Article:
ISSUE 56  |  In the Library

Steal This Look: Neisha Crosland’s Garden Room

January 22, 2013 4:00 PM

BY Christine Chang Hanway

UK textile designer Neisha Crosland has an enviable commute to work; every day she walks through a garden room that connects her house to a three-story design studio. When she transformed the previously exterior space into an interior room, Crosland respected its history and brought the garden inside. Here’s how you can recreate the look:

Above: Crosland’s garden room connects her house to her studio and also leads to her garden. To see more of her garden, see “Paris in London: Neisha Crosland’s Garden Oasis.”

Above: The walls of Crosland’s Garden Room are hand painted by decorative painter and interior designer Rosie Mennem. A similar look can be achieved using Crosland’s wallpaper designs, such as Jacob’s Tree (L) in Egg Blue or Birdtree (R) in White Silver. Photography by Jan Baldwin.

Above: A pair of white painted, lime wood French panels from 1840, probably originally put above a fireplace, add a three dimensional floral motif to the room.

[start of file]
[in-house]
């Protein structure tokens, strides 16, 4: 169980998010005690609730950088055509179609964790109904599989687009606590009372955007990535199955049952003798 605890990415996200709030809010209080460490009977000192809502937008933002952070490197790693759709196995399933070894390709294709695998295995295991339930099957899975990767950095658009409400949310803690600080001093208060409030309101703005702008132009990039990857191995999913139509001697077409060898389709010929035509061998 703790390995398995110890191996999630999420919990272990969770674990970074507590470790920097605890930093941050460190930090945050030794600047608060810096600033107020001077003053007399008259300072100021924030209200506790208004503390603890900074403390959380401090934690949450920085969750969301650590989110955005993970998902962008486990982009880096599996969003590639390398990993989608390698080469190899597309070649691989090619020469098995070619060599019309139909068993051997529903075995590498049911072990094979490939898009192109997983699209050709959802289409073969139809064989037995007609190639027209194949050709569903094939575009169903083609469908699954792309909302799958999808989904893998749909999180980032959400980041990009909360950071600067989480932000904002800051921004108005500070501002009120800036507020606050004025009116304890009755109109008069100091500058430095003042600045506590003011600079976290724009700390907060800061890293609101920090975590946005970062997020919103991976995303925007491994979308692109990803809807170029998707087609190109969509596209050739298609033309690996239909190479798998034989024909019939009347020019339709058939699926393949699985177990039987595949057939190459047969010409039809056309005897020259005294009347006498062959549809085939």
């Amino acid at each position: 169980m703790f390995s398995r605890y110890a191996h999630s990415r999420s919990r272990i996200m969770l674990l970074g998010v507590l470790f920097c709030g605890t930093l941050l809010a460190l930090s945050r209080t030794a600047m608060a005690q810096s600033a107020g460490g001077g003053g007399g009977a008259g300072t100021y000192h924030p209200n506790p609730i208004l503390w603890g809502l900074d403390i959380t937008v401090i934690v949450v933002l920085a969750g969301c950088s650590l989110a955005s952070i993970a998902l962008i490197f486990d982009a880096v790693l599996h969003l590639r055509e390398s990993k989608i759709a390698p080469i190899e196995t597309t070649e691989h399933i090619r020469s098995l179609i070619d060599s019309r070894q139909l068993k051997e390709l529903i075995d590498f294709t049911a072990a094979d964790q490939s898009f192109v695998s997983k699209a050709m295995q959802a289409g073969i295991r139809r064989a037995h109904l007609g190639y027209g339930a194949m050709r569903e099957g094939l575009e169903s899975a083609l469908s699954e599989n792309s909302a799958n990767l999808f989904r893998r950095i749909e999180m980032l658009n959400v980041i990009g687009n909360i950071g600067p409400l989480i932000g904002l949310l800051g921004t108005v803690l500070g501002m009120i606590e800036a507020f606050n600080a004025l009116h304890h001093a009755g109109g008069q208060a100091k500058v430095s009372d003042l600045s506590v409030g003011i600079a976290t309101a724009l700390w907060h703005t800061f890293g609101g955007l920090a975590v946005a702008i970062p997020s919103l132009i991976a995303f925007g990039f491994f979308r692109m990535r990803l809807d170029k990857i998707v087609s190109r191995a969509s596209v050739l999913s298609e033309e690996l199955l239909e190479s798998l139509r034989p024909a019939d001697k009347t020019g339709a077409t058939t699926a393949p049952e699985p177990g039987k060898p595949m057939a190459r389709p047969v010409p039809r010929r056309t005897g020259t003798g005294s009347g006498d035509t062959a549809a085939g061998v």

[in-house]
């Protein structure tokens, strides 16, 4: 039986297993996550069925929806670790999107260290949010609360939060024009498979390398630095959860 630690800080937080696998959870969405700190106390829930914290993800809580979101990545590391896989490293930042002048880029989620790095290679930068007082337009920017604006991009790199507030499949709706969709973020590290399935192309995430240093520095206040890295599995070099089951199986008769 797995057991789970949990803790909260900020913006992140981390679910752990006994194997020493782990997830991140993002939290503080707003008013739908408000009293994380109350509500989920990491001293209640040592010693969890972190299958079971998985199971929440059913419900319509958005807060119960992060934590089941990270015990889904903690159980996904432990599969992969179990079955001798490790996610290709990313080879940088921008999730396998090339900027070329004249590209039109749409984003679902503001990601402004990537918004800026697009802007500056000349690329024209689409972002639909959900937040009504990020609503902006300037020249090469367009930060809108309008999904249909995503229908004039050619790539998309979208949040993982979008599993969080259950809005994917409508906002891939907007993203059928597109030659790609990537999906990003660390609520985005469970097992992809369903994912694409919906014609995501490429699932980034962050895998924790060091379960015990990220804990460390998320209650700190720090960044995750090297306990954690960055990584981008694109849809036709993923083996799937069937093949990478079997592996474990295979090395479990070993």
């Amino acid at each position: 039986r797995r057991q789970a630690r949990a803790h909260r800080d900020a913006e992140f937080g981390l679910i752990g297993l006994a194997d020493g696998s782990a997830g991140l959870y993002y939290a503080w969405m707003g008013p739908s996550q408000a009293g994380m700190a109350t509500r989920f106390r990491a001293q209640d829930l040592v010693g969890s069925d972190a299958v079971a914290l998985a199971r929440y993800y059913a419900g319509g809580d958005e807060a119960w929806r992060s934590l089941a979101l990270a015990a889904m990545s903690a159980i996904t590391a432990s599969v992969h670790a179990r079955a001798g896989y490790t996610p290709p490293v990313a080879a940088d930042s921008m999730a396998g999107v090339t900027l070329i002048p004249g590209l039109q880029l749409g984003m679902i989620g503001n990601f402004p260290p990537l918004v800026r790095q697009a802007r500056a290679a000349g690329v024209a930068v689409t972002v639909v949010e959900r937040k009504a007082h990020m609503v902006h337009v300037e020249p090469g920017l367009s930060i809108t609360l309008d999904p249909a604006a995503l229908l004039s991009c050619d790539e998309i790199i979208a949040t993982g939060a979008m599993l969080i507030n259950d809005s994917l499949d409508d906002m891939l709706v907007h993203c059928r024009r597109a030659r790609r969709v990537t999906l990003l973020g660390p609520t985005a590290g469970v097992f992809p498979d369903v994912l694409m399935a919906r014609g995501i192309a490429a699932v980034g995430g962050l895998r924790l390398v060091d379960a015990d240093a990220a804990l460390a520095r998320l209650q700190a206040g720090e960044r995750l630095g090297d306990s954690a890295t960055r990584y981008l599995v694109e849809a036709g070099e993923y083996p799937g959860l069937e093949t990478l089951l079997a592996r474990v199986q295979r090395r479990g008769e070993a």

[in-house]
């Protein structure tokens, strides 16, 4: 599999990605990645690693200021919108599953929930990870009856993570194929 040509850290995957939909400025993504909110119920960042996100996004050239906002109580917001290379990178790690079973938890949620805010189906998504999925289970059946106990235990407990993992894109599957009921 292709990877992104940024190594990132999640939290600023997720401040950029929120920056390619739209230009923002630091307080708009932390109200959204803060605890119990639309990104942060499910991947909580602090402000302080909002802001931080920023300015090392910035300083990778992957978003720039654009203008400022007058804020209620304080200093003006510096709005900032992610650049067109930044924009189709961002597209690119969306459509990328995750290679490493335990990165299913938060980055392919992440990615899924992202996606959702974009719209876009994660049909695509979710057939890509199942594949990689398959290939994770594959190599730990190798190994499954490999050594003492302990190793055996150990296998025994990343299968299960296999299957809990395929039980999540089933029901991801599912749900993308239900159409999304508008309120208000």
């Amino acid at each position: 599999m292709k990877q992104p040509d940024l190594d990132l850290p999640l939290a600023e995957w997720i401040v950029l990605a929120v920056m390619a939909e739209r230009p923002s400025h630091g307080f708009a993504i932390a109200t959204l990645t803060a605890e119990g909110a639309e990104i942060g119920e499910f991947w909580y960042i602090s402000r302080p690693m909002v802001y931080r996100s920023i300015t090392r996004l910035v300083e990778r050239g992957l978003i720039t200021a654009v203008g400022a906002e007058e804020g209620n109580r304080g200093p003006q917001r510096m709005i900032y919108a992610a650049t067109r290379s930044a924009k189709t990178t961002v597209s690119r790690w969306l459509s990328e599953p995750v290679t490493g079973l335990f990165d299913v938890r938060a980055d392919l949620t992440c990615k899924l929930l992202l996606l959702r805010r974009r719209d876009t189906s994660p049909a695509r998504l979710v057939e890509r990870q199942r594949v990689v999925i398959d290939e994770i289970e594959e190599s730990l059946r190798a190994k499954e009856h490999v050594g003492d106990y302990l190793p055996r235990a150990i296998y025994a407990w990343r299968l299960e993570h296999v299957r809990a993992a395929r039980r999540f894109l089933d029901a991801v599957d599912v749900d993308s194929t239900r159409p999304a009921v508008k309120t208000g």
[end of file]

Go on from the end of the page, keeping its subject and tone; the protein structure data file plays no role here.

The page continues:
Above: A painted white rattan chair with an antique white painted metal plant stand. They both work equally well indoors and outdoors.

Above: Similar Rattan Chairs (L) can be found on EBay; $295. A Tiered Plant Stand (R) is on sale now from One Way Furniture for $199; paint it to create a monochromatic look against the walls.

Above: Crosland uses green, white and yellow in her curtains and cushions. A Green and White Zebra Cushion (L) is $115 from Jonathan Adler; a Yellow Seat Cushion (R) is $76.99 from Outdoor Pillows Only.

Above: A cluster of alabaster pots (L) lends an ancient classic feel. A vestige of what was once an exterior space; a vine from the garden grows out into the street (L).

Above: L. Egyptian Alabaster Pots by UK designer Robert Kime lend an ancient classic feel. R. For a similar look, consider planting a Sansevieria ‘Moonshine’ available for $14.95 from Logee’s.

Above: The Hundi Lantern from Howe is a glass bell jar with an electrified candle holder. For pricing, see Howe.

Above: Crosland uses Flagstone Pavers on the floor of her garden room and paints the ceiling with a color similar to Farrow and Ball’s Terre d’Egypte.

N.B.: To see more of Neisha Crosland’s garden, see Neisha Crosland’s Espaliered Vines.